The Ketogenic Diet Explained

The ketogenic diet has quickly established itself as an effective weight loss tool in recent years. The ubiquity of the ketogenic diet means that there should be an understanding of how the diet works. This diet calls for restriction of carbohydrates—if properly done this leads to a breakdown, and therefore the loss of, body fat. But how does that work? Let’s understand this complex biochemical process.

What is a carbohydrate?

Carbohydrates are fiber and different molecules of sugar. An important carbohydrate is glucose. Glucose (a type of sugar) is the body’s primary energy source. Everything our bodies do requires energy. Many food sources of carbohydrates are broken down into individual glucose units during digestion. Glucose is either used for energy right away or stored for later use.

What about starches?

Starches are simply long chains of individual glucose molecules.

Potatoes for example are known to be very starchy. This means potatoes are made up of a lot of sugar.

How does glucose provide energy?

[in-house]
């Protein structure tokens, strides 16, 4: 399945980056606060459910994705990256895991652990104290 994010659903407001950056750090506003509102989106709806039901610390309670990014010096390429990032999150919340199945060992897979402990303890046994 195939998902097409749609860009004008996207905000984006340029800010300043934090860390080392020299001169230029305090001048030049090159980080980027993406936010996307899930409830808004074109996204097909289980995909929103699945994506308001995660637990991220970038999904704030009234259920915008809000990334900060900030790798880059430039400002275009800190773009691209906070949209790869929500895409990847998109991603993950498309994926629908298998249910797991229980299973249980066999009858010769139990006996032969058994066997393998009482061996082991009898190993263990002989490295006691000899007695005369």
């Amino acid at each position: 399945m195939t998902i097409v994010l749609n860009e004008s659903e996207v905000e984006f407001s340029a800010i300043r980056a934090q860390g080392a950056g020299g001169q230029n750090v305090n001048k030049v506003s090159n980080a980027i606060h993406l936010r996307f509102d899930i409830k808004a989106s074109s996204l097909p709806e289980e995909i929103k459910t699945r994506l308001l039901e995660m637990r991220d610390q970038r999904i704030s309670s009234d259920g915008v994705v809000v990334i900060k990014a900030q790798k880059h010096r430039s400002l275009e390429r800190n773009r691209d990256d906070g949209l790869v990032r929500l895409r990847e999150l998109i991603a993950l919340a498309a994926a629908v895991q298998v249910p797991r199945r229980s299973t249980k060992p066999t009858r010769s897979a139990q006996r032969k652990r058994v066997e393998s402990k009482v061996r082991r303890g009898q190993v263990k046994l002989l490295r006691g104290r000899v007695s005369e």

Glucose undergoes a process called glycolysis which takes place in cells’ mitochondria. This process breaks down glucose and produces adenosine triphosphate (ATP) molecules. ATP contains a lot of energy. Every basic and complex physiologic process requires ATP. Running, walking, digestion, chewing, fighting off a cold…these all require ATP.

But what if we reduce our carbohydrate intake?

Ketogenic diets are low carbohydrate and usually high protein and moderate fat diets. During periods of carbohydrate reduction our bodies begin a metabolic process that ensures ATP’s production.
When the body is need of energy and carbohydrates are not available, the hormone glucagon is released and the breakdown of fatty acids begins. Glucagon stimulates an enzyme specific to fat, lipase, to break down triglycerides into 3 fatty acid molecules. Those fatty acids are converted to ketone bodies. Ketone bodies then move throughout the bloodstream where they are they are absorbed by cells. Once ketone bodies are absorbed they enter the mitochondria and are converted to another molecule: acetyl-CoA. Acetyl-CoA is then converted to ATP. And that means…energy!
This complex biochemical process is the reason that low carbohydrate diets work for weight loss, and this demonstrates the body’s remarkable ability to adapt in times of need.

In summary:

  • Low carbohydrate diet (< 50 grams carbohydrates/day)
  • Body uses free and stored glucose for energy needs
  • As energy needs continue but carbohydrates are not available, glucagon is released
  • Glucagon sends signals to lipase
  • Lipase breaks down triglycerides
  • Fatty acids become available from triglycerides
  • Fatty acids are converted to ketone bodies
  • Ketone bodies travel through the blood and are absorbed by cells
  • Within cells, ketone bodies are converted to acetyl-CoA which is used to produce ATP

– Sondra Tunon

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